"He always made sure he got the outcome he wanted, whether it was by asking something outright, or by playing these invisible chess moves. It was amazing to see, and felt amazing to be in the presence of an artist and person like that."
Who is William Onyeabor? One of the most mysterious figures in modern music, late Nigerian musician William Onyeabor has eluded most documentarians attempts to pin down his exact autobiography before his passing in 2017.
Seamlessly blending African rhythms with the analog synthesizer, spiralling keys and the lolloping groove of highlife guitars, Onyeabor formulated his own unique brand of psychedelic funk, an essential in any music lovers library. But after self-releasing eight albums between 1977 and 1985, the star became a born-again Christian, removing himself from the public eye and refusing to speak about himself or his music again. Leaving only the music to do the storytelling, Onyeabor was lost to everyone but fanatical record collectors already obsessed with his sound.
Rough Trade is excited to boast being amongst this crowd with World Psychedelic Classic 5 - Who is William Onyeabor? a much loved title in our Essentials collection, now available on limited Rough Trade Exclusive vinyl.
World Psychedelic Classic 5 - Who is William Onyeabor?
on Rough Trade Exclusive green and white yolk vinyl (300 only)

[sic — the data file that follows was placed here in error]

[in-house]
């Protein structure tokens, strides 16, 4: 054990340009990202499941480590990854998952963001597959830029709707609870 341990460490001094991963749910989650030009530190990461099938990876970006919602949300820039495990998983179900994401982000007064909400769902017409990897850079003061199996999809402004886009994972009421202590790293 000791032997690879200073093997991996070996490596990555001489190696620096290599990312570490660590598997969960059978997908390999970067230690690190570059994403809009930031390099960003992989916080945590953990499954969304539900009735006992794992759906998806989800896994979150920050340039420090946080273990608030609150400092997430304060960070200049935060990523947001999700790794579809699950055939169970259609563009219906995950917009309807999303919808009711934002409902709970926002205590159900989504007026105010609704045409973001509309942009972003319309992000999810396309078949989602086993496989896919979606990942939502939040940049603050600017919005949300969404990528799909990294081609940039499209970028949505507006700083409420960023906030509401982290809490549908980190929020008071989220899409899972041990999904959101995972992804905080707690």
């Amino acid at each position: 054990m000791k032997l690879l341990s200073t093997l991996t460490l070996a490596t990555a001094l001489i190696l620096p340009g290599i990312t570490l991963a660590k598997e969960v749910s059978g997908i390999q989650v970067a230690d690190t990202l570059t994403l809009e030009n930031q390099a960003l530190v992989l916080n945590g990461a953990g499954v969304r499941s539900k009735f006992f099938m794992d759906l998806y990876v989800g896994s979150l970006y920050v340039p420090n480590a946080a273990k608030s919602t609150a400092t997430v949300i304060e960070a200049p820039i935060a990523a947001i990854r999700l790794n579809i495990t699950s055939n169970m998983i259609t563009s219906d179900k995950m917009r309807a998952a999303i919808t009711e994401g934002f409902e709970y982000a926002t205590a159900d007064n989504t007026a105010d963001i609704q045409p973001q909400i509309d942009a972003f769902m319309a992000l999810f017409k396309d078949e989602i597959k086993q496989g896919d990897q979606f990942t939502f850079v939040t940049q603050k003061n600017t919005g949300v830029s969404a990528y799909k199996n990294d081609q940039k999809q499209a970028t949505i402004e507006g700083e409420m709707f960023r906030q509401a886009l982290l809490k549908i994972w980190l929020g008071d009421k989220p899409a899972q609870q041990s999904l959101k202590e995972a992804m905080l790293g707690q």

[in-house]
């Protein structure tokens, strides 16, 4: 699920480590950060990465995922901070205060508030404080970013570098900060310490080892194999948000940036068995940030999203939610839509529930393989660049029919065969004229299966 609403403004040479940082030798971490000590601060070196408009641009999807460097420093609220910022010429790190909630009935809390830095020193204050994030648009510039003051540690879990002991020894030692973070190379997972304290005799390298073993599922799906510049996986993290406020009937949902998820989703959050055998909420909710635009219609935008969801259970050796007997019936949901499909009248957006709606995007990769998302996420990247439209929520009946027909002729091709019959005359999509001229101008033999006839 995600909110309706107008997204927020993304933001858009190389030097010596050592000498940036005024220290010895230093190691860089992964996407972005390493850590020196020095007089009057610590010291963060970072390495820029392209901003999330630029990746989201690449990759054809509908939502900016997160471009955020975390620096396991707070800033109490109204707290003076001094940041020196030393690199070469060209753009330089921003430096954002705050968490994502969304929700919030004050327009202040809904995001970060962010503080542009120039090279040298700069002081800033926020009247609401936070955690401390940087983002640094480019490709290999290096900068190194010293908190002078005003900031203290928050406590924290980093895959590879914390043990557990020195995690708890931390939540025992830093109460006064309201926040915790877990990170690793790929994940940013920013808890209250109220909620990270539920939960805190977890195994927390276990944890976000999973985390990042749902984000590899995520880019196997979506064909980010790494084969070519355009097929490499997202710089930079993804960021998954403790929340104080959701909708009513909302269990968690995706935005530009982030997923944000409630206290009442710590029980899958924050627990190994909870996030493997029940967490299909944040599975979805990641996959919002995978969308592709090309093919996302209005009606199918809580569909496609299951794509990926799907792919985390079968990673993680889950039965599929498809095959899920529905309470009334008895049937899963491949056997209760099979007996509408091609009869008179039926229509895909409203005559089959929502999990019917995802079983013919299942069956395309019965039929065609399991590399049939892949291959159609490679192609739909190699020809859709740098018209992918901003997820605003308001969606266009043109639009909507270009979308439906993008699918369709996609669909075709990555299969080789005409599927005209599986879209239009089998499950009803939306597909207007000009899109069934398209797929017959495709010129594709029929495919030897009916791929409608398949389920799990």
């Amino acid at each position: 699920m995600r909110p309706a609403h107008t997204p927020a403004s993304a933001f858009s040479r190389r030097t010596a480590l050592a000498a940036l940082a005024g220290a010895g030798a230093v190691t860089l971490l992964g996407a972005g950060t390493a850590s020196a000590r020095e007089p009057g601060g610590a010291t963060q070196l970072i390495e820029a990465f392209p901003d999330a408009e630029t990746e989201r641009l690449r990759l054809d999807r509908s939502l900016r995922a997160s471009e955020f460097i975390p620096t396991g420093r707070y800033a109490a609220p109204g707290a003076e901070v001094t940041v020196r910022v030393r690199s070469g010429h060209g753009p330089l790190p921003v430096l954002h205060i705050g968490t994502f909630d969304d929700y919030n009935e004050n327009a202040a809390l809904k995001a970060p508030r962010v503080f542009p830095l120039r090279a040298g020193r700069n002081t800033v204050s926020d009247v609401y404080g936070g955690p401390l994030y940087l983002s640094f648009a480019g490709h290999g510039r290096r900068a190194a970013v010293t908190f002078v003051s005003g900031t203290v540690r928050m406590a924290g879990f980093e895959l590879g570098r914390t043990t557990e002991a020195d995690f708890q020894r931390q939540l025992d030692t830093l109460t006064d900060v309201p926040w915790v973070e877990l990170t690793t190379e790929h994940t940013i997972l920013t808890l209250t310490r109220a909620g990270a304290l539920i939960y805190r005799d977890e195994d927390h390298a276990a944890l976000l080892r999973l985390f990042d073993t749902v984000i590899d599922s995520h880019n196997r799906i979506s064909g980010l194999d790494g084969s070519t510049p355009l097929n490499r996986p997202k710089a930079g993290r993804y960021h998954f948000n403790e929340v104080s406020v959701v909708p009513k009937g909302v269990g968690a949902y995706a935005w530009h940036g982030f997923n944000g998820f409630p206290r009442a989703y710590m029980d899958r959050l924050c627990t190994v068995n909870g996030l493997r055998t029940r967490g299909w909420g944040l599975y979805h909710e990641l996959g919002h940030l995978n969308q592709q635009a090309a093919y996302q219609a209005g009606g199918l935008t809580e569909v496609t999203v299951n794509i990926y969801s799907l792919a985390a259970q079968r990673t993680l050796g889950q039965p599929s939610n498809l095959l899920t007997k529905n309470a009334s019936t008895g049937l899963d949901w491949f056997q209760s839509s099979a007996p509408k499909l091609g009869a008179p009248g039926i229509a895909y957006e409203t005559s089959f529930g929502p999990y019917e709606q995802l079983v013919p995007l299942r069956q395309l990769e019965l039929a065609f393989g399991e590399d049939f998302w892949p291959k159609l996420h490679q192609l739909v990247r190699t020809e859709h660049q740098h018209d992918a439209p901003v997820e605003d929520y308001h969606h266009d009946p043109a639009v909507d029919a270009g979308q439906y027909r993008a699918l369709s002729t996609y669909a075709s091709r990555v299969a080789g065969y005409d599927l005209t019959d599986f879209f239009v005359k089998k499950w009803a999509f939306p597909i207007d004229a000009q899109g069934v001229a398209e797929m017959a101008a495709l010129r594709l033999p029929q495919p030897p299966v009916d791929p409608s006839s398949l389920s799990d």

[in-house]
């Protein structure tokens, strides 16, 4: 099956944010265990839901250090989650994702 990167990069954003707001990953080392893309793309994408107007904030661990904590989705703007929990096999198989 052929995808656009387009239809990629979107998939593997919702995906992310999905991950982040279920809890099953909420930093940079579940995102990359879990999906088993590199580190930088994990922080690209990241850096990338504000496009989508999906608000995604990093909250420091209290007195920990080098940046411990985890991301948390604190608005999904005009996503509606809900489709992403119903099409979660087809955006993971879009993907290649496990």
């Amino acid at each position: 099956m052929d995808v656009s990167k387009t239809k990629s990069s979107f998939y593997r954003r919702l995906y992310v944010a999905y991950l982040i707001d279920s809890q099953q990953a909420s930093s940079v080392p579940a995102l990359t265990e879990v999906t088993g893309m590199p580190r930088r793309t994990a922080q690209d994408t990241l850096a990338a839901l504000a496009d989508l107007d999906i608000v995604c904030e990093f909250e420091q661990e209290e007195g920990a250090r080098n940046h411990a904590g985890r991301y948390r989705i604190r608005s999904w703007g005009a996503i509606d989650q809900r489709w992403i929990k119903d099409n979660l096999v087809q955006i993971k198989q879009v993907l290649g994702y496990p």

This release would not exist without the work of New York based label Luaka Bop, who set out to put together a compilation of Onyeabor’s top tracks in 2013. The world of music record label started by Talking Heads frontman David Byrne features electronic and psychedelic music from all over the globe, Brazil, Peru, London, and Africa- making them the perfect flag-wavers for Onyeabor's sound.
We spoke to Eric Welles-Nyström of Luaka Bop, a key figure behind the label's dedicated campaign bring the music of the mythic musician to the fore, to find out more about who William Onyeabor really was.
What was it that initially drew Luaka Bop to wanting to raise awareness of Willam Onyeabor?
Like with any other Luaka release, it was music that felt so different, unique and unlike anything else we’d ever heard. Not fitting in is what the label is really about. We never felt we really fit in as a label and as such we have worked with things that also don't fit in. No one had ever made a Susana Baca album in her home country of Peru, Tom Zé was forgotten in Brazil at the time we started releasing him. Shuggie Otis was dropped by Colombia and hadn’t really been heard from in 30 years when we re-released his album. Alice Coltrane was known as a Jazz master but her ashram music was originally not known or well respected in the Jazz community.
With William Onyeabor, he had already recorded 8 albums, not because people knew who he was and bought them, but because he owned his own pressing plant, recording studio and record label.
In order to put together the compilation, you had to establish a relationship with the mysterious Onyeabor, which involved actually going out to Nigeria to meet him. What was it like working with him and how much did he get involved?
The original idea came from Uchenna Ikonne, a journalist and DJ who runs a great blog and label called Comb & Razor. It wasn't actually until the deal with Mr. Onyeabor was done and we started preparing the release, that we realised he would never talk. And that realisation happened over the course of a few years.